But, the way you're using your boat is essentially the way many trailer boaters use theirs and their batteries typically last about 5 years.

    Or, maybe it's how you're using the batteries when the boat is being used. If you take short runs, then the engine is off for a long time with the fridge and other things running, then a short run back to the mooring... that could certainly explain the short battery life as they are never really being charged up 100%.

    You might also consider switching to a starting battery for the engine, then a larger Deep Cycle battery for the house. Dual Purpose batteries can't be great at everything, right? They're sort of a compromise.
     
  14. CliffA

    CliffA Well-Known Member GOLD Sponsor

    Dec 29, 2009
    Lake Norman, NC
    2001 Sea Ray 340DA
    Name: 'Happy Place'
    4.5kW West. Generator
    Purchased Nov. 2014
    Fresh Water Use
    Twin Merc. 6.2L (MPI)
    Raw Water Cooled
    V-Drive Transmissions
    instead of locating a charger/tender inside of the ER that may be an explosion hazard if not ignition protected could you locate the charger/tender in the cockpit and back feed a charge to the batteries through a 12VDC power outlet?

    cliff
     
  15. b_arrington

    b_arrington Member SILVER Sponsor

    457
    Feb 21, 2007
    Setauket, NY
    270 Amberjack (2006)
    AB Ventus 9 VL RIB
    350 Mag MPI Horizon w/ BIII
    1998 Envinrude 15 HP 2-stroke
    Personally I would only install an ignition protected charge controller in the engine space.

    For the outlet idea, I'm not sure how that would best be accomplished. And ideas? For sure I want to use a charge controller.

    On my boat the 12v outlets have 2 switches; one for the main batteries and one for the outlet. I would need to leave both on when away from the boat and I'd rather have them off. Also I'm interested in a charge controller that can charge both group 27 batteries independently (which I did find).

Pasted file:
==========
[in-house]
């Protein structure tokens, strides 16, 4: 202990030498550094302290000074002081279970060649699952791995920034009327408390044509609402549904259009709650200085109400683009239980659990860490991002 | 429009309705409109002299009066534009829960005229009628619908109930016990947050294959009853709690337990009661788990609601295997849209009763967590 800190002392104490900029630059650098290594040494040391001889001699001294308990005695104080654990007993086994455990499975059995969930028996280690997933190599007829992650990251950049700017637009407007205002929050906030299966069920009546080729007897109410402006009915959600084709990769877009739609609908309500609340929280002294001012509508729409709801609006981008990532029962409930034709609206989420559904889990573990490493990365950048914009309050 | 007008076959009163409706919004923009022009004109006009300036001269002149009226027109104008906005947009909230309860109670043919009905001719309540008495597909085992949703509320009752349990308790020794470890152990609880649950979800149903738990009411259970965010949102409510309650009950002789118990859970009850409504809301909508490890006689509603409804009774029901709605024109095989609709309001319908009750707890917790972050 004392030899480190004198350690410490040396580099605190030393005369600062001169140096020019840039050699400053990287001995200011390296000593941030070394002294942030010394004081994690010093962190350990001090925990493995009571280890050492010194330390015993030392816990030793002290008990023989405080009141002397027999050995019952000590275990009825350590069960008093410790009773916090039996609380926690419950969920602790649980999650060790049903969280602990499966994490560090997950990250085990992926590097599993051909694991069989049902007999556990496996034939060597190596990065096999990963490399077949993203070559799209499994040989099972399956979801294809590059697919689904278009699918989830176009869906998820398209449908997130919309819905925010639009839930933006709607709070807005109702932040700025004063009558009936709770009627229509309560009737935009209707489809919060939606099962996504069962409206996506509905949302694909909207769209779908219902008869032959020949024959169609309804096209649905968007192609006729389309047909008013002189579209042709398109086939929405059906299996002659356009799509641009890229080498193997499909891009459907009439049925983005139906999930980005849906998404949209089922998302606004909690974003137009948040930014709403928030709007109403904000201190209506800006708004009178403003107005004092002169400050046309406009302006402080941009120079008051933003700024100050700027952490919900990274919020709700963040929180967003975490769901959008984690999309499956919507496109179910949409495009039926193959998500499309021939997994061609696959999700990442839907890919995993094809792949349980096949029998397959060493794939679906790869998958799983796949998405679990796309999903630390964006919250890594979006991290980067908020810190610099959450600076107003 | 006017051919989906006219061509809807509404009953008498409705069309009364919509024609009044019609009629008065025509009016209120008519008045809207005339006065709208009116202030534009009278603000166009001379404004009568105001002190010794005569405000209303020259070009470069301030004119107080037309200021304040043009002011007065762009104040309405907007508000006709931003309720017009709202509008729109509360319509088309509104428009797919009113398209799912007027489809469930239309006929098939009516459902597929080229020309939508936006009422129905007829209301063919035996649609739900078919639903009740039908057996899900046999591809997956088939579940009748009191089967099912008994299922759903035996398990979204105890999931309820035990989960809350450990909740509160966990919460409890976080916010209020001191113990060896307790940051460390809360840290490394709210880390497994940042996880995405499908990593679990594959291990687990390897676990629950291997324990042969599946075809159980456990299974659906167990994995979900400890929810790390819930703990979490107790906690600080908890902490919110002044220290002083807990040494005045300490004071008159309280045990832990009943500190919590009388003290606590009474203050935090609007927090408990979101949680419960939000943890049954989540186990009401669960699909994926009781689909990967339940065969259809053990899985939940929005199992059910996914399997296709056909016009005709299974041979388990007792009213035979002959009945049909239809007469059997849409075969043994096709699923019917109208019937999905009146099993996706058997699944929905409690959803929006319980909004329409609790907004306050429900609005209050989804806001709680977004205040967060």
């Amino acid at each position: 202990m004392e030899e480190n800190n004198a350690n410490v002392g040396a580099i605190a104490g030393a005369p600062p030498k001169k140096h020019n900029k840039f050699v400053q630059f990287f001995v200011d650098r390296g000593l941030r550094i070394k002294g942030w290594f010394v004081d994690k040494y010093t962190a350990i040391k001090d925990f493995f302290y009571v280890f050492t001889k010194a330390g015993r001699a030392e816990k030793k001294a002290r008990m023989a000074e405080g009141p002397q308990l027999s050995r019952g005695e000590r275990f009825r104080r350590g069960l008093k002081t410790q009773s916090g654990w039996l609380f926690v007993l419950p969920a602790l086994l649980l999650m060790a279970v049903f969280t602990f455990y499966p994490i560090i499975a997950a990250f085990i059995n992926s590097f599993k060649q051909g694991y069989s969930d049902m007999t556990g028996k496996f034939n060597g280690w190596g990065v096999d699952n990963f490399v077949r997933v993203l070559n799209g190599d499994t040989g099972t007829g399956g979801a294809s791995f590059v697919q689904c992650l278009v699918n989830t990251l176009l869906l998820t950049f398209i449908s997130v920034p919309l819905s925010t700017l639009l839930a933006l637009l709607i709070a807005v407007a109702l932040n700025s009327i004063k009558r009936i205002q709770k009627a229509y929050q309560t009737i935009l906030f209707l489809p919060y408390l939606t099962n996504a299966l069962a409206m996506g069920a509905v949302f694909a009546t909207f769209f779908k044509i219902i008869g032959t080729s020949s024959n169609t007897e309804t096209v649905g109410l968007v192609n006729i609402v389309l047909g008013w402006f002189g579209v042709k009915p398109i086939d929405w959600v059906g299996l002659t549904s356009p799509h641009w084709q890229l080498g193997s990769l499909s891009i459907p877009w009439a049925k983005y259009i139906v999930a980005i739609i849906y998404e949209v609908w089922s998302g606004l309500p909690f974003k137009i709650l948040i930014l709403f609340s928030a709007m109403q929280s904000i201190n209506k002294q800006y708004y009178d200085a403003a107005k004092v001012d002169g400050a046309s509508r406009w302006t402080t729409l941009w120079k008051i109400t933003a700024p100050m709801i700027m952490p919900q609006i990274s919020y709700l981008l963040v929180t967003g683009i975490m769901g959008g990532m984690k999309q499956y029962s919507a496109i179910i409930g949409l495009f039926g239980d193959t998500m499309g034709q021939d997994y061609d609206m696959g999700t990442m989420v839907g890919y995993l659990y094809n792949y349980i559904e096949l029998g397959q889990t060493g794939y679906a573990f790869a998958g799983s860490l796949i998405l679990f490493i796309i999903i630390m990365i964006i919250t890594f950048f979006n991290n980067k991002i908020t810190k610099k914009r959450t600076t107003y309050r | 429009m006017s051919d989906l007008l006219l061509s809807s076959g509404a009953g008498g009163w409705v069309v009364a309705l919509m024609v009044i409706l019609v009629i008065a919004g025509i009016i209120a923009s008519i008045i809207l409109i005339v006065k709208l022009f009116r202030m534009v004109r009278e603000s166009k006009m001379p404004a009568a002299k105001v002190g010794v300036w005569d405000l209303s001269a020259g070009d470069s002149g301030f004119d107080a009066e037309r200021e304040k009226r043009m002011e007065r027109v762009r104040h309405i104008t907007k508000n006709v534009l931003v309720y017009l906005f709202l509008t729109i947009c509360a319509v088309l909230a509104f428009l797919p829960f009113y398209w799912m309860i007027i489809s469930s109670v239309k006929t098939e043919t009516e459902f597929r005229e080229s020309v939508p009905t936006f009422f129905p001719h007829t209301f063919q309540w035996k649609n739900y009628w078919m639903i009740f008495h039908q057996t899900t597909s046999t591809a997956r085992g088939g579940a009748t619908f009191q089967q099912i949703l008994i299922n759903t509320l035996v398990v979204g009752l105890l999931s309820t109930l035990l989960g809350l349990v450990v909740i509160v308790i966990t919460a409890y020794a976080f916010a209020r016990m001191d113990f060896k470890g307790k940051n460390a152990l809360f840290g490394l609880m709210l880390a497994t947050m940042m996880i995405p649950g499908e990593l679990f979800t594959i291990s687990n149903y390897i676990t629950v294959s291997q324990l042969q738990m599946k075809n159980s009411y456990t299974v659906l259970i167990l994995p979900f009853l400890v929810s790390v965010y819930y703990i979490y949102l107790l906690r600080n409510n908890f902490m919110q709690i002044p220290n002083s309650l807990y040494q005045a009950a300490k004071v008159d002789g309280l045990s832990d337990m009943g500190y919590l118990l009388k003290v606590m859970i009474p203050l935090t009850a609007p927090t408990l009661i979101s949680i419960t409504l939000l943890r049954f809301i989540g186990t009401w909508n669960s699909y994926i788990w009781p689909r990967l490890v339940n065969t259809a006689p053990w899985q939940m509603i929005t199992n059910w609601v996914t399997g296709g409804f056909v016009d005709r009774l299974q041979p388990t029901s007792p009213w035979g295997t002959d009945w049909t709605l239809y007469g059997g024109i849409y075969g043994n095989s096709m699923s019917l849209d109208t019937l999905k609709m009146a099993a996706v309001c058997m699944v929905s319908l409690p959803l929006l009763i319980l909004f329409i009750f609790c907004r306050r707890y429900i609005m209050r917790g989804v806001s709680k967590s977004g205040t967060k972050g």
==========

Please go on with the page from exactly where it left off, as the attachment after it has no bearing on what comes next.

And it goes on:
16. mobocracy

    mobocracy Member

    230
    Jun 29, 2014
    United States
    310 Sundancer
    350 Mag & Bravo III
    Check out http://www.powerfilmsolar.com/.

    They make a flexible panel that could be semi-permanently mounted on a bimini or tied between rails.

    If I was on a mooring, though, I'd want to consider something with more rigid mounting to withstand the weather. The ideal place is of course on a hard top or arch if there's room. I've seen some clever mounts that piggy back off of bimini. The other advantage to a more permanent mounting is more permanent wiring possibilities.

    I'm honestly surprised how little solar there is in power boating. Under 200 watts could add hours of battery extension for day boaters with fridges, lights, stereo, etc.
     
  17. MickT

    MickT Member

    58
    Aug 5, 2016
    australia - newcastle
    2006 sundancer 300
    twin mercruiser 5.0 mpi w/bravo III
    We have an 80 watt solar panel on our 2006 300da, it’s mounted to a frame between the arch and the first Bimini hoop.

    That and 400AH worth of flooded golf cart batteries will run both fridges for 3 days, or one fridge indefinitely (unless it gets too cloudy for more than a few days...

    I am planning on adding more solar so we can run all the electrics for extended periods away from the dock